Tag Archives: hollow dependent

Estimating the density of the Greater Glider in the Strathbogie Ranges

The report documenting the findings of the 2017 Strathbogie Forest Greater Glider surveys, conducted by DELWP’s Arthur Rylah Institute, has finally been released.

ARI report front cover

Main findings:

  • The Strathbogie Forest supports a large and regionally important population of Greater Gliders.
  • The Greater Glider population in the Strathbogie Forest has not suffered the declines that have occurred in the Central Highlands and East Gippsland, reinforcing the conservation importance of the Strathbogie Forest population.
  • Government data shows that many parts of the Strathbogie Forest support Greater Glider numbers that exceed the high-density threshold that would lead to forest protection in other parts of the state.

Summary of results (in italics):

  • Greater Glider population in Strathbogie Forest is ca. 70,000 individuals.
  • The detectability of individual Greater Gliders is low, suggesting that raw spotlight counts may greatly underestimate densities.
  • The three surveyed coupes (Barjarg Flat, Mr Hat and Tartan) have a Greater Glider population of ca. 500 Greater Gliders.
  • Greater Gliders in the Strathbogie Forest occur at densities of 2 to 4/ha. [Extrapolating, nine remaining coupes (370 ha) on the TRP have a Greater Glider population of 740 to 1480 individuals.]
  • Generally, hollow-bearing trees were larger in coupes (mean DBH 118 cm), than outside coupes (mean DBH 89 cm), [suggesting that logging coupes are targeting higher conservation value areas of forest].
  • Higher numbers of Greater Gliders were found on transects with large trees, particularly trees >100 cm DBH.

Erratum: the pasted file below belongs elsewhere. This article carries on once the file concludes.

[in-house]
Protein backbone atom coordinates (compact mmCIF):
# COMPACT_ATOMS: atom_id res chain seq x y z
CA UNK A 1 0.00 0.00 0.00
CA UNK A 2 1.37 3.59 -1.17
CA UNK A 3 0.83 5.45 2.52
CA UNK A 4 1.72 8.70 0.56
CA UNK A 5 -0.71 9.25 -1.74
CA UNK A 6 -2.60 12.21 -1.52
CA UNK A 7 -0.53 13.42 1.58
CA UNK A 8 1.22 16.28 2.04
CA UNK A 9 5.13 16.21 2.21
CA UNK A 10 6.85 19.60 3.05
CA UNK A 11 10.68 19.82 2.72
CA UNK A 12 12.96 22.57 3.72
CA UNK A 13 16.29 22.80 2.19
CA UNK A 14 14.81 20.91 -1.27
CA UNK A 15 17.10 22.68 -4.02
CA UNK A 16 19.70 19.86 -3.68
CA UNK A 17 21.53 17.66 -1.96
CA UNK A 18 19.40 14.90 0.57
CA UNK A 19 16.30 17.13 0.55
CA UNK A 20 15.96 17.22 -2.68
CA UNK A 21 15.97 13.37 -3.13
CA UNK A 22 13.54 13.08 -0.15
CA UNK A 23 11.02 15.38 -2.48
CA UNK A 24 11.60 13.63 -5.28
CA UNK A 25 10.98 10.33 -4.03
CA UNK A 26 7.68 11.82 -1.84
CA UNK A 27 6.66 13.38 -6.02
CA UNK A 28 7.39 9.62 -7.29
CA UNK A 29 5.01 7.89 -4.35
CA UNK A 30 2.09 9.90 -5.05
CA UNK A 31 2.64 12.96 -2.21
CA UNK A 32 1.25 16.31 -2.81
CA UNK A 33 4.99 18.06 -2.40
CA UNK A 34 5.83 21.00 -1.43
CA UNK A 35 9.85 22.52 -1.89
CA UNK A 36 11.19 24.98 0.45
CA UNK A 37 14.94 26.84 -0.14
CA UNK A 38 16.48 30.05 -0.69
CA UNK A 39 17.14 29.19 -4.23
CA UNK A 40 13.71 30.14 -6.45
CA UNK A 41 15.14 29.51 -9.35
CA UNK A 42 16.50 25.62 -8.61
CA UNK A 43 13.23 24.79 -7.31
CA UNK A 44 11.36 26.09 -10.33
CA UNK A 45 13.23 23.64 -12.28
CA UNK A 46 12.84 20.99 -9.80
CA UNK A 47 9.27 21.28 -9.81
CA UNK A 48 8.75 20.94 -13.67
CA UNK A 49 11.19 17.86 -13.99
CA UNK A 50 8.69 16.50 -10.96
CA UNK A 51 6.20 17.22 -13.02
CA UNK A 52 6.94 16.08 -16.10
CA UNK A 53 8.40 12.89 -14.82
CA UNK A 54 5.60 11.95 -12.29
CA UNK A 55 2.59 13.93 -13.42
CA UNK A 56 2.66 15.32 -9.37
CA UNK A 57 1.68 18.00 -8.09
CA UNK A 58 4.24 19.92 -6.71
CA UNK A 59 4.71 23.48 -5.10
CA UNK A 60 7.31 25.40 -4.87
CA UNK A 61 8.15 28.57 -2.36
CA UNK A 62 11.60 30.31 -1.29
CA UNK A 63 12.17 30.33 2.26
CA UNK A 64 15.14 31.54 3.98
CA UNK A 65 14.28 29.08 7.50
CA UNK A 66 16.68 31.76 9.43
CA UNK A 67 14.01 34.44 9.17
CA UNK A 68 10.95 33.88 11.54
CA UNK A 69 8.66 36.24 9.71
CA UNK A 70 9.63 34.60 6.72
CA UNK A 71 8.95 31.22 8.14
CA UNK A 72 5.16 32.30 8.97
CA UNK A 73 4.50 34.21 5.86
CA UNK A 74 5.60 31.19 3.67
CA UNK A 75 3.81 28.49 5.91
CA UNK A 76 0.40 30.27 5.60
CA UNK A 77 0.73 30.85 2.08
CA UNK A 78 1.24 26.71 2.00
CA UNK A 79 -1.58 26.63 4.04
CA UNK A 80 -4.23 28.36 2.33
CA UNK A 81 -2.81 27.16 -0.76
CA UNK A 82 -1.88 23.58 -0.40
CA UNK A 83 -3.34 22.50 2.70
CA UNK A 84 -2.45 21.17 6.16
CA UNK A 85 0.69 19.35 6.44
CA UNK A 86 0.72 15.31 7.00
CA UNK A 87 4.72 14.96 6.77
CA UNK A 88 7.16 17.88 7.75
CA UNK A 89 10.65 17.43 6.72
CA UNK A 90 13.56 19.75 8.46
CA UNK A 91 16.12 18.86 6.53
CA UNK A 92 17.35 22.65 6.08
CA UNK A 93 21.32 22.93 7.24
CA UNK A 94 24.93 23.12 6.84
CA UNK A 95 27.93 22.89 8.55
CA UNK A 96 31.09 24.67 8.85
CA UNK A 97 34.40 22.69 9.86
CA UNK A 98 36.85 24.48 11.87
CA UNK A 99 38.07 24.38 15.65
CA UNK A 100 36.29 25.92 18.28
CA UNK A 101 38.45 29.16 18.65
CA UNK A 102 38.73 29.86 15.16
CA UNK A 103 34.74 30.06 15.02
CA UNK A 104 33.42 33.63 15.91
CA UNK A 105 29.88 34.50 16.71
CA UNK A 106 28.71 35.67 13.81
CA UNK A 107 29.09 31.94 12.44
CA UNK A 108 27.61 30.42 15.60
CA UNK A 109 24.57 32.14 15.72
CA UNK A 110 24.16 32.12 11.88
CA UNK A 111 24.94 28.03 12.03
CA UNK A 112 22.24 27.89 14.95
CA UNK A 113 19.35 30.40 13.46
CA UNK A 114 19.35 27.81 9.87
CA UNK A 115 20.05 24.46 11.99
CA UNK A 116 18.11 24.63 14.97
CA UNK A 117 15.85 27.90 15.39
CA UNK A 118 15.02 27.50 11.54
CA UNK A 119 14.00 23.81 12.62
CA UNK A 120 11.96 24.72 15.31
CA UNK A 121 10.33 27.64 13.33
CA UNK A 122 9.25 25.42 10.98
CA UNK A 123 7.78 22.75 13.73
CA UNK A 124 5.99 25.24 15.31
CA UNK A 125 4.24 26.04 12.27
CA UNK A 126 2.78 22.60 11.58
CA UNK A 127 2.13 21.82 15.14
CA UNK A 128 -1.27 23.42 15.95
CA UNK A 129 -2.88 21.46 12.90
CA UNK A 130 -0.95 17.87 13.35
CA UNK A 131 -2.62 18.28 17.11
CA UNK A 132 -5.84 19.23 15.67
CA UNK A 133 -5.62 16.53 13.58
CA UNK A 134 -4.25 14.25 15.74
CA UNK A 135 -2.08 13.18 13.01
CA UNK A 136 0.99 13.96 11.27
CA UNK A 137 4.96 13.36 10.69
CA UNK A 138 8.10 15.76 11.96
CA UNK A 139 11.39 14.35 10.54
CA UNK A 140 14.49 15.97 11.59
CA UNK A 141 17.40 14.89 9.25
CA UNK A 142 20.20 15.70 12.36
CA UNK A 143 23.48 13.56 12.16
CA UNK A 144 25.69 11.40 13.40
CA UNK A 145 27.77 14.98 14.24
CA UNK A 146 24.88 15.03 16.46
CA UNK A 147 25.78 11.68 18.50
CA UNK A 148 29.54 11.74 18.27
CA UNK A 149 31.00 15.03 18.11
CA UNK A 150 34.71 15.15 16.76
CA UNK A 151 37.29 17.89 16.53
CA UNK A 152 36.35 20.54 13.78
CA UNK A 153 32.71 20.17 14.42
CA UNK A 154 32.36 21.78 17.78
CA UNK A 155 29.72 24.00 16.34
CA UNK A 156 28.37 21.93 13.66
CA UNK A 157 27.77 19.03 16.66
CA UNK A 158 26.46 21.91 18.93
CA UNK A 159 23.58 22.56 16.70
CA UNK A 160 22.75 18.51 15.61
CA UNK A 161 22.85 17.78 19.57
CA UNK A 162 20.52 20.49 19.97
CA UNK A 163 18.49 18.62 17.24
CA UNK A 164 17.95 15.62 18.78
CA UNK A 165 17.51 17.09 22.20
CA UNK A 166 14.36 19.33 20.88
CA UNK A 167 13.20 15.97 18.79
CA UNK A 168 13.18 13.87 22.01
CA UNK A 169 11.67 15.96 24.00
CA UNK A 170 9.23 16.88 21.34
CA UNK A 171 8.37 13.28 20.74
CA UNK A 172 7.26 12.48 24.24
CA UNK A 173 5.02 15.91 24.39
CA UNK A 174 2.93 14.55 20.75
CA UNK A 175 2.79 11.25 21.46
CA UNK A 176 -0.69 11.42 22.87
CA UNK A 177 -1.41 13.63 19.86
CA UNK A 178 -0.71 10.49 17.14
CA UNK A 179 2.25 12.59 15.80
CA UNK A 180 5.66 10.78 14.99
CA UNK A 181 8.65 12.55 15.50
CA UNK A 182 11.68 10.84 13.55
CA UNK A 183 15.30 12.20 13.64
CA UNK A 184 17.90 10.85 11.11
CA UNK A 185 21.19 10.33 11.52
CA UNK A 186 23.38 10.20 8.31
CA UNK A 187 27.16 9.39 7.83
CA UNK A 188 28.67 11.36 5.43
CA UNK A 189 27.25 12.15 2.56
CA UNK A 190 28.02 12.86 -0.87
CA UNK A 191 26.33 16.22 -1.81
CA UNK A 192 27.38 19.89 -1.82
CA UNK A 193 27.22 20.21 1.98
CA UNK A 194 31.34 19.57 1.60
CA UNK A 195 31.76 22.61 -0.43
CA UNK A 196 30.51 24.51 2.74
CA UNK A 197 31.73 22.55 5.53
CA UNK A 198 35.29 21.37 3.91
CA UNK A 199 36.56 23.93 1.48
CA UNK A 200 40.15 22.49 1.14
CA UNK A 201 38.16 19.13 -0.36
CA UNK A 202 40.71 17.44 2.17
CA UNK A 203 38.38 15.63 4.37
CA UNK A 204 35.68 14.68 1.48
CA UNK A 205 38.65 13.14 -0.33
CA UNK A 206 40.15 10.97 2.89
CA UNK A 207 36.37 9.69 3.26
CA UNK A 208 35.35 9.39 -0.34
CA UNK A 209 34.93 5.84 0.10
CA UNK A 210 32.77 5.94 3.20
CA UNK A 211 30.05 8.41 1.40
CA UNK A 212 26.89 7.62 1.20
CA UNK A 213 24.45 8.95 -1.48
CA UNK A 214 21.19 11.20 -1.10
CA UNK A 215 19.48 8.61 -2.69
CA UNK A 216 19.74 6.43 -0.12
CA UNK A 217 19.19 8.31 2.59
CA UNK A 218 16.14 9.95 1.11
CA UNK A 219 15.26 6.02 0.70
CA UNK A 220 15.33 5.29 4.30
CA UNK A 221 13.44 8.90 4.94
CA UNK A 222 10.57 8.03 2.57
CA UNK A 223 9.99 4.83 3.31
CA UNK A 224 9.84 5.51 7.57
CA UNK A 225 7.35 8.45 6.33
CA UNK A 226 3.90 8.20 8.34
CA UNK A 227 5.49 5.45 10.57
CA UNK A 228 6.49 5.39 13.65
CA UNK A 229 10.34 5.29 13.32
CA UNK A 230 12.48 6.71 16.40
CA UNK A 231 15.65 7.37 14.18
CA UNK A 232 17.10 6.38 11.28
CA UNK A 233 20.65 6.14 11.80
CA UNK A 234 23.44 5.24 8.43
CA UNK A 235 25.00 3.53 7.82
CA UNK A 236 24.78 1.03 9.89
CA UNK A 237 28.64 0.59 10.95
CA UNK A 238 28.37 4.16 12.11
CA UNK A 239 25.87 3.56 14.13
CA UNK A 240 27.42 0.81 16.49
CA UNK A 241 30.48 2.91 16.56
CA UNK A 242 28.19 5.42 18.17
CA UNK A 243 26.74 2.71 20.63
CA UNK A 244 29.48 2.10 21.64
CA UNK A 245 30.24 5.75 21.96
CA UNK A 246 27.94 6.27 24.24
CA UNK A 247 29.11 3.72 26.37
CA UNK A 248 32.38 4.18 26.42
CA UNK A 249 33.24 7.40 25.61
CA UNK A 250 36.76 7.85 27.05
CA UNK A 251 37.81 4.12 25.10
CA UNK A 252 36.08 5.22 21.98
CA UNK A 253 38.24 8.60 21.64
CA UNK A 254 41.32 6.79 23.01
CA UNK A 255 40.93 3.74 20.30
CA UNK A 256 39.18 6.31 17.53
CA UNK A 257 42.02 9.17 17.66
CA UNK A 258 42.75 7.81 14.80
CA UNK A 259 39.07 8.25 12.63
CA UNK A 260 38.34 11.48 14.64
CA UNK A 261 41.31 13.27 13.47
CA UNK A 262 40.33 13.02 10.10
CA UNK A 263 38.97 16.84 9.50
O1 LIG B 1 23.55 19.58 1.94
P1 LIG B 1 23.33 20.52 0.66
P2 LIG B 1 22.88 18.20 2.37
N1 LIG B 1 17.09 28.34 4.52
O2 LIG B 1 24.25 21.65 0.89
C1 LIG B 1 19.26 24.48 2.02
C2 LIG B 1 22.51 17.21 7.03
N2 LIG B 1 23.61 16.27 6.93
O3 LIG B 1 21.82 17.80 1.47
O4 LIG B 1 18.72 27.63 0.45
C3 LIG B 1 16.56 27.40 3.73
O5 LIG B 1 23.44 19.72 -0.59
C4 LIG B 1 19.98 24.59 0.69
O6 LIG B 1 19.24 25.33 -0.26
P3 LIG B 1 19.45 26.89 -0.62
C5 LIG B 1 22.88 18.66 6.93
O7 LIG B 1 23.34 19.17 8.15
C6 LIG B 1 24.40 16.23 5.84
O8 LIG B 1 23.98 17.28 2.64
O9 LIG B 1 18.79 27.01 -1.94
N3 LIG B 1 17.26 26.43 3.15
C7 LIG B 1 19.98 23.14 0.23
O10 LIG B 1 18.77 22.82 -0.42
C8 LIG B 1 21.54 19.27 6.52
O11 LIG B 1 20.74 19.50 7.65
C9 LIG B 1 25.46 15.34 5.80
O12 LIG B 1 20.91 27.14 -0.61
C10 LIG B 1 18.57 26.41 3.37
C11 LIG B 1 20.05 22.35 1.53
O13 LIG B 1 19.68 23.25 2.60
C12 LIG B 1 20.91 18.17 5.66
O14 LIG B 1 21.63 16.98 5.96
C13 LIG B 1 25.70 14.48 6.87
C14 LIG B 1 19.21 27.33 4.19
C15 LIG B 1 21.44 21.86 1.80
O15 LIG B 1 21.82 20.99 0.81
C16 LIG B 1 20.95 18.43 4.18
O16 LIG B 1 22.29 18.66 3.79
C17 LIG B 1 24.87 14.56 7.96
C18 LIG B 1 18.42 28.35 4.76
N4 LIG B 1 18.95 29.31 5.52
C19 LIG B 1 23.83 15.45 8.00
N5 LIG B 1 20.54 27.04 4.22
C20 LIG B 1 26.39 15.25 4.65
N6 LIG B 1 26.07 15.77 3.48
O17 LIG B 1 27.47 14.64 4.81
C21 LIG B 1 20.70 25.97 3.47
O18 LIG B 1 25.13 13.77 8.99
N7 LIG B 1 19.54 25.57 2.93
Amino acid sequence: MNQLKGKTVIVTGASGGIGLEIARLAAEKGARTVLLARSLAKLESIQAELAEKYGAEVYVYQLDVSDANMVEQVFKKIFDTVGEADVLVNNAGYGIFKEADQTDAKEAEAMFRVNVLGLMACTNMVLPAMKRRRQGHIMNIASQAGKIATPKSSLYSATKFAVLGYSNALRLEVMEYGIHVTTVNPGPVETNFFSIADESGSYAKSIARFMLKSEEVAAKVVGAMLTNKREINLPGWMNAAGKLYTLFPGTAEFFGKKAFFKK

• The results of the study indicate that higher quality habitat for Greater Gliders includes areas containing a high proportion of Blue Gum and Mountain Gum and with a high proportion of trees larger than 100 cm DBH.
DSCN0708 Greater Gliderv L. Williams a

Strathbogie Forest Greater Glider (Image Lance Williams)

 

Strathbogie old growth trees – going up in flames

 One of the few 'old-growth' trees left in this forest - no more.

One of the few ‘old-growth’ trees left in this forest (DBH 1.5+ m) – no more.

Right now, there are still trees in the Strathbogie Forest that likely predate the era of British colonization in Australia. Imagine that, forest trees that were living and breathing well before Major Thomas Mitchell  pronounced Australia Felix; even before the first known map of the Port Phillip district was drawn in 1803. Trees that were standing when the Swedish navy captured one third of the Russian fleet at the naval battle of Svensksund in the Baltic Sea, in 1790! It’s a long time since the Swedes were a substantial navel power, but that’s how old these last few forest giants are (nothing against Swedes).

Sadly, if the Victorian Government keeps on burning these forests, Continue reading